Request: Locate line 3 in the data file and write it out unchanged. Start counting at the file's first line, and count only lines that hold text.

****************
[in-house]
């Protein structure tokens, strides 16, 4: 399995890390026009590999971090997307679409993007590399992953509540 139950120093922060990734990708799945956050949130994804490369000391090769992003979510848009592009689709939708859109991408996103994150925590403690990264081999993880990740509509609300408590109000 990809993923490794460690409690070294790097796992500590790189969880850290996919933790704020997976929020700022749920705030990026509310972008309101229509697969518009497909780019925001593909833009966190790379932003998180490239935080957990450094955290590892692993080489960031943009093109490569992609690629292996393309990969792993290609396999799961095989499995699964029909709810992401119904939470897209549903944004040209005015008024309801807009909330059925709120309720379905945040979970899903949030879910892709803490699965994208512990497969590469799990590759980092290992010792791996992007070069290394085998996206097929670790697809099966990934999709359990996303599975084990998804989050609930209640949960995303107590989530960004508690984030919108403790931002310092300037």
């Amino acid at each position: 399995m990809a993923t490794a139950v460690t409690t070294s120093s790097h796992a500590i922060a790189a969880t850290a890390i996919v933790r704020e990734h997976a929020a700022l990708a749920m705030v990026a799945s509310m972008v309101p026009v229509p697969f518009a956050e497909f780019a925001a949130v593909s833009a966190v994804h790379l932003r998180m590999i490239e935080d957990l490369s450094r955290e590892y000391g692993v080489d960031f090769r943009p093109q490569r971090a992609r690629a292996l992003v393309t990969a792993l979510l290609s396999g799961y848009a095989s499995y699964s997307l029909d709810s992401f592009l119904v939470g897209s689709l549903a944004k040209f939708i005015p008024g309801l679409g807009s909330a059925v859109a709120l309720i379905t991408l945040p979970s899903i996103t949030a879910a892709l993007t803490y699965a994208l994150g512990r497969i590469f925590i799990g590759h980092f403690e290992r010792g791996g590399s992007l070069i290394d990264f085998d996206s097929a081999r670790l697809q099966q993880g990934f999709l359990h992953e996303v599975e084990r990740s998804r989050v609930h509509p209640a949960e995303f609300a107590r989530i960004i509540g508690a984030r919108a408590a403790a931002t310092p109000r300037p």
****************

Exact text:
């Amino acid at each position: 399995m990809a993923t490794a139950v460690t409690t070294s120093s790097h796992a500590i922060a790189a969880t850290a890390i996919v933790r704020e990734h997976a929020a700022l990708a749920m705030v990026a799945s509310m972008v309101p026009v229509p697969f518009a956050e497909f780019a925001a949130v593909s833009a966190v994804h790379l932003r998180m590999i490239e935080d957990l490369s450094r955290e590892y000391g692993v080489d960031f090769r943009p093109q490569r971090a992609r690629a292996l992003v393309t990969a792993l979510l290609s396999g799961y848009a095989s499995y699964s997307l029909d709810s992401f592009l119904v939470g897209s689709l549903a944004k040209f939708i005015p008024g309801l679409g807009s909330a059925v859109a709120l309720i379905t991408l945040p979970s899903i996103t949030a879910a892709l993007t803490y699965a994208l994150g512990r497969i590469f925590i799990g590759h980092f403690e290992r010792g791996g590399s992007l070069i290394d990264f085998d996206s097929a081999r670790l697809q099966q993880g990934f999709l359990h992953e996303v599975e084990r990740s998804r989050v609930h509509p209640a949960e995303f609300a107590r989530i960004i509540g508690a984030r919108a408590a403790a931002t310092p109000r300037p």